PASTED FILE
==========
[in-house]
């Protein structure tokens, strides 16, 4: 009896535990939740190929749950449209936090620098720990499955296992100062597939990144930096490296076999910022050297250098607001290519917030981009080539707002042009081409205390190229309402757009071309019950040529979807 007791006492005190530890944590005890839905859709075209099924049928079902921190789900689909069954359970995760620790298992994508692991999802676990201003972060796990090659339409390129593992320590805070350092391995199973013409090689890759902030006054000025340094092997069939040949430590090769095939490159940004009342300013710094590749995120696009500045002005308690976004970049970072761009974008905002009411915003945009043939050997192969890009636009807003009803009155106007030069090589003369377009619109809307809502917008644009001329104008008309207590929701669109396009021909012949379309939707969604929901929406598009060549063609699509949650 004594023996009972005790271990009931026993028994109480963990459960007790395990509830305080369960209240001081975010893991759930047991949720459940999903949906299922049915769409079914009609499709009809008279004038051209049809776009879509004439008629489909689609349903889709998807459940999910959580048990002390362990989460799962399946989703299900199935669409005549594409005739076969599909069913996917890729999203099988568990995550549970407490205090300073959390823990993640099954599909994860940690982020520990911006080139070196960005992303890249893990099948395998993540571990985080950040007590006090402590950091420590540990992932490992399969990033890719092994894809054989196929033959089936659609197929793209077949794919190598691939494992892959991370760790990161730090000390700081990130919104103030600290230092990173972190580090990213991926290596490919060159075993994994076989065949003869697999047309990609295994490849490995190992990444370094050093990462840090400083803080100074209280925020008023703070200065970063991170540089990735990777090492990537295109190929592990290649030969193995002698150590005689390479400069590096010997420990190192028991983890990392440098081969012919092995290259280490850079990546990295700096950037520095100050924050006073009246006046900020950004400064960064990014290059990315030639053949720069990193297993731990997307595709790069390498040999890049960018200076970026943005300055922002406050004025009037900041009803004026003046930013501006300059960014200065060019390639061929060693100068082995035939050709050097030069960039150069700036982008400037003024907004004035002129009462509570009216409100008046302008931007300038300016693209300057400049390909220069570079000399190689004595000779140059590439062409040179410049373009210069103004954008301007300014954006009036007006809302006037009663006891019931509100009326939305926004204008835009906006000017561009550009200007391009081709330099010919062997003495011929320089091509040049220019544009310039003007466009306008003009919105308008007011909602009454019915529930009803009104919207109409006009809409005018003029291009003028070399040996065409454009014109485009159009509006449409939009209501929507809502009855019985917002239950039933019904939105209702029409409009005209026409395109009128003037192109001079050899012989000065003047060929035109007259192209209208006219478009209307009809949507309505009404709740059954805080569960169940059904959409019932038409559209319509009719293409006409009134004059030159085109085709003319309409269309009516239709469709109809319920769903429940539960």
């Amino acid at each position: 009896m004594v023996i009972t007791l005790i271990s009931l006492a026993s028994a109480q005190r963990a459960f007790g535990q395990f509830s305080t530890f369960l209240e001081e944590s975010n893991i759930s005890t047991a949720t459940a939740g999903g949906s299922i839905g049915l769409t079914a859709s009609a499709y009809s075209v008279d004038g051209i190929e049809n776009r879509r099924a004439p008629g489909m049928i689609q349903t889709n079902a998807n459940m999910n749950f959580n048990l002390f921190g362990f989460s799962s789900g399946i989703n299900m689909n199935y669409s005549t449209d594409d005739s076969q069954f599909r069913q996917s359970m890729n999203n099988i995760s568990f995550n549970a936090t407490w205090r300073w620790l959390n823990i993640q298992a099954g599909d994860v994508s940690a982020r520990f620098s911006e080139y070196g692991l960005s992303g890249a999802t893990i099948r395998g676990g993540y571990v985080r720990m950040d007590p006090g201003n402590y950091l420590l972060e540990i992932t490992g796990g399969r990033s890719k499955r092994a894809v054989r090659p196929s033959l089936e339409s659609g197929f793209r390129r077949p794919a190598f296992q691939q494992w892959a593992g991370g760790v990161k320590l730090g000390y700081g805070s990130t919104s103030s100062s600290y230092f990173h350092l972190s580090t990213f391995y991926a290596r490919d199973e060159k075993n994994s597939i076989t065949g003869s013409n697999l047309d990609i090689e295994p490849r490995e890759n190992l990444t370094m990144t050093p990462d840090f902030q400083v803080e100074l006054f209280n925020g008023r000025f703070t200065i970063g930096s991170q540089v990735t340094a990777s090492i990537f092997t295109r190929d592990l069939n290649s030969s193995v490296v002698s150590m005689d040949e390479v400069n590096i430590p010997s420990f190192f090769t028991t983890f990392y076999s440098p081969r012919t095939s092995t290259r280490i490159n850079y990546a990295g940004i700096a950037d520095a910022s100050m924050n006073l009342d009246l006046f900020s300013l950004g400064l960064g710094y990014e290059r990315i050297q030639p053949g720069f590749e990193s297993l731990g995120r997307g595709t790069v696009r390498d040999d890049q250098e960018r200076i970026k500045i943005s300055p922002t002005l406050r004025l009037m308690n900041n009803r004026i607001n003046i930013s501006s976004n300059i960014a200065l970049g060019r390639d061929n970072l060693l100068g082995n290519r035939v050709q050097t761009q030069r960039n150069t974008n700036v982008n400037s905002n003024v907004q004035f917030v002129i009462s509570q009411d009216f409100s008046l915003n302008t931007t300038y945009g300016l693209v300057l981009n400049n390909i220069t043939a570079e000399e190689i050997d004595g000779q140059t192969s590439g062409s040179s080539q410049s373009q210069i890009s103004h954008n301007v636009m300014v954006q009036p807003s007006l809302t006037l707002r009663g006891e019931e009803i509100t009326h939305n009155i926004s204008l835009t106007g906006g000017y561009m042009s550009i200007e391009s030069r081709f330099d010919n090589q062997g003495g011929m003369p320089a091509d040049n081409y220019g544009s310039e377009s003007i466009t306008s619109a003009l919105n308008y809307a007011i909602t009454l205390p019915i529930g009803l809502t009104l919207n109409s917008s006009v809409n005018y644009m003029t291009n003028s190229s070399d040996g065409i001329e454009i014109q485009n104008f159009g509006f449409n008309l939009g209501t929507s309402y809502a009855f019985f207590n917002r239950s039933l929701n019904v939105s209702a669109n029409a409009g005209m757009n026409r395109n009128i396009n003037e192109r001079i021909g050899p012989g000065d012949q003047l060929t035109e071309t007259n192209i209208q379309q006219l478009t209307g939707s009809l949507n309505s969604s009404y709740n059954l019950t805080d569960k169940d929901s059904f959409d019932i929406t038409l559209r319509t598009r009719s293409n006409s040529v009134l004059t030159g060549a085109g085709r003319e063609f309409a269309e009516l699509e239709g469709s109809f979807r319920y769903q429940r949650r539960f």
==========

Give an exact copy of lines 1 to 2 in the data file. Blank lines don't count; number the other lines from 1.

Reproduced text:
[in-house]
């Protein structure tokens, strides 16, 4: 009896535990939740190929749950449209936090620098720990499955296992100062597939990144930096490296076999910022050297250098607001290519917030981009080539707002042009081409205390190229309402757009071309019950040529979807 007791006492005190530890944590005890839905859709075209099924049928079902921190789900689909069954359970995760620790298992994508692991999802676990201003972060796990090659339409390129593992320590805070350092391995199973013409090689890759902030006054000025340094092997069939040949430590090769095939490159940004009342300013710094590749995120696009500045002005308690976004970049970072761009974008905002009411915003945009043939050997192969890009636009807003009803009155106007030069090589003369377009619109809307809502917008644009001329104008008309207590929701669109396009021909012949379309939707969604929901929406598009060549063609699509949650 004594023996009972005790271990009931026993028994109480963990459960007790395990509830305080369960209240001081975010893991759930047991949720459940999903949906299922049915769409079914009609499709009809008279004038051209049809776009879509004439008629489909689609349903889709998807459940999910959580048990002390362990989460799962399946989703299900199935669409005549594409005739076969599909069913996917890729999203099988568990995550549970407490205090300073959390823990993640099954599909994860940690982020520990911006080139070196960005992303890249893990099948395998993540571990985080950040007590006090402590950091420590540990992932490992399969990033890719092994894809054989196929033959089936659609197929793209077949794919190598691939494992892959991370760790990161730090000390700081990130919104103030600290230092990173972190580090990213991926290596490919060159075993994994076989065949003869697999047309990609295994490849490995190992990444370094050093990462840090400083803080100074209280925020008023703070200065970063991170540089990735990777090492990537295109190929592990290649030969193995002698150590005689390479400069590096010997420990190192028991983890990392440098081969012919092995290259280490850079990546990295700096950037520095100050924050006073009246006046900020950004400064960064990014290059990315030639053949720069990193297993731990997307595709790069390498040999890049960018200076970026943005300055922002406050004025009037900041009803004026003046930013501006300059960014200065060019390639061929060693100068082995035939050709050097030069960039150069700036982008400037003024907004004035002129009462509570009216409100008046302008931007300038300016693209300057400049390909220069570079000399190689004595000779140059590439062409040179410049373009210069103004954008301007300014954006009036007006809302006037009663006891019931509100009326939305926004204008835009906006000017561009550009200007391009081709330099010919062997003495011929320089091509040049220019544009310039003007466009306008003009919105308008007011909602009454019915529930009803009104919207109409006009809409005018003029291009003028070399040996065409454009014109485009159009509006449409939009209501929507809502009855019985917002239950039933019904939105209702029409409009005209026409395109009128003037192109001079050899012989000065003047060929035109007259192209209208006219478009209307009809949507309505009404709740059954805080569960169940059904959409019932038409559209319509009719293409006409009134004059030159085109085709003319309409269309009516239709469709109809319920769903429940539960």